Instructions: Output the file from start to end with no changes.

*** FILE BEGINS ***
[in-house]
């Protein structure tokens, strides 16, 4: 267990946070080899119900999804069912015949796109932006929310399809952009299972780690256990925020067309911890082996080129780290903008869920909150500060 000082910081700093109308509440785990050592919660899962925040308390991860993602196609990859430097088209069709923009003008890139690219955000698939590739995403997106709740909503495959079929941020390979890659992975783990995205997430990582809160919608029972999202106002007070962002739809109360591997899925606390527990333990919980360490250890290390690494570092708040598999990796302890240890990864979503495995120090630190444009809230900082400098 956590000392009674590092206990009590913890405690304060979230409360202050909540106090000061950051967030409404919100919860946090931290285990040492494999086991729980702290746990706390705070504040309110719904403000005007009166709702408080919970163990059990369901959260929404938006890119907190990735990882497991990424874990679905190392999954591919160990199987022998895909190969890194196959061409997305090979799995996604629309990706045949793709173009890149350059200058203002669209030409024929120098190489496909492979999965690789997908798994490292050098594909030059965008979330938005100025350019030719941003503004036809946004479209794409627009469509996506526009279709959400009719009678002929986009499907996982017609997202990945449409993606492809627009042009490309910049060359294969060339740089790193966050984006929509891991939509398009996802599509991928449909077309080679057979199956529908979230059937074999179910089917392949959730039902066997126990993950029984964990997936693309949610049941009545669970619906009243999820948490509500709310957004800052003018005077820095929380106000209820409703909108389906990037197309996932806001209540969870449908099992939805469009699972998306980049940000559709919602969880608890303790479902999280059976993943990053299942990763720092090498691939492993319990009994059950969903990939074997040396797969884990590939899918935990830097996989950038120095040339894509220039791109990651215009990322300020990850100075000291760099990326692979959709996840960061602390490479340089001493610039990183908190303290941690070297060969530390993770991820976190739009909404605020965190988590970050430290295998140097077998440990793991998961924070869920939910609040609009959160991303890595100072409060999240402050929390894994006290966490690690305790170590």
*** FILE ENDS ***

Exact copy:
[in-house]
């Protein structure tokens, strides 16, 4: 267990946070080899119900999804069912015949796109932006929310399809952009299972780690256990925020067309911890082996080129780290903008869920909150500060 000082910081700093109308509440785990050592919660899962925040308390991860993602196609990859430097088209069709923009003008890139690219955000698939590739995403997106709740909503495959079929941020390979890659992975783990995205997430990582809160919608029972999202106002007070962002739809109360591997899925606390527990333990919980360490250890290390690494570092708040598999990796302890240890990864979503495995120090630190444009809230900082400098 956590000392009674590092206990009590913890405690304060979230409360202050909540106090000061950051967030409404919100919860946090931290285990040492494999086991729980702290746990706390705070504040309110719904403000005007009166709702408080919970163990059990369901959260929404938006890119907190990735990882497991990424874990679905190392999954591919160990199987022998895909190969890194196959061409997305090979799995996604629309990706045949793709173009890149350059200058203002669209030409024929120098190489496909492979999965690789997908798994490292050098594909030059965008979330938005100025350019030719941003503004036809946004479209794409627009469509996506526009279709959400009719009678002929986009499907996982017609997202990945449409993606492809627009042009490309910049060359294969060339740089790193966050984006929509891991939509398009996802599509991928449909077309080679057979199956529908979230059937074999179910089917392949959730039902066997126990993950029984964990997936693309949610049941009545669970619906009243999820948490509500709310957004800052003018005077820095929380106000209820409703909108389906990037197309996932806001209540969870449908099992939805469009699972998306980049940000559709919602969880608890303790479902999280059976993943990053299942990763720092090498691939492993319990009994059950969903990939074997040396797969884990590939899918935990830097996989950038120095040339894509220039791109990651215009990322300020990850100075000291760099990326692979959709996840960061602390490479340089001493610039990183908190303290941690070297060969530390993770991820976190739009909404605020965190988590970050430290295998140097077998440990793991998961924070869920939910609040609009959160991303890595100072409060999240402050929390894994006290966490690690305790170590």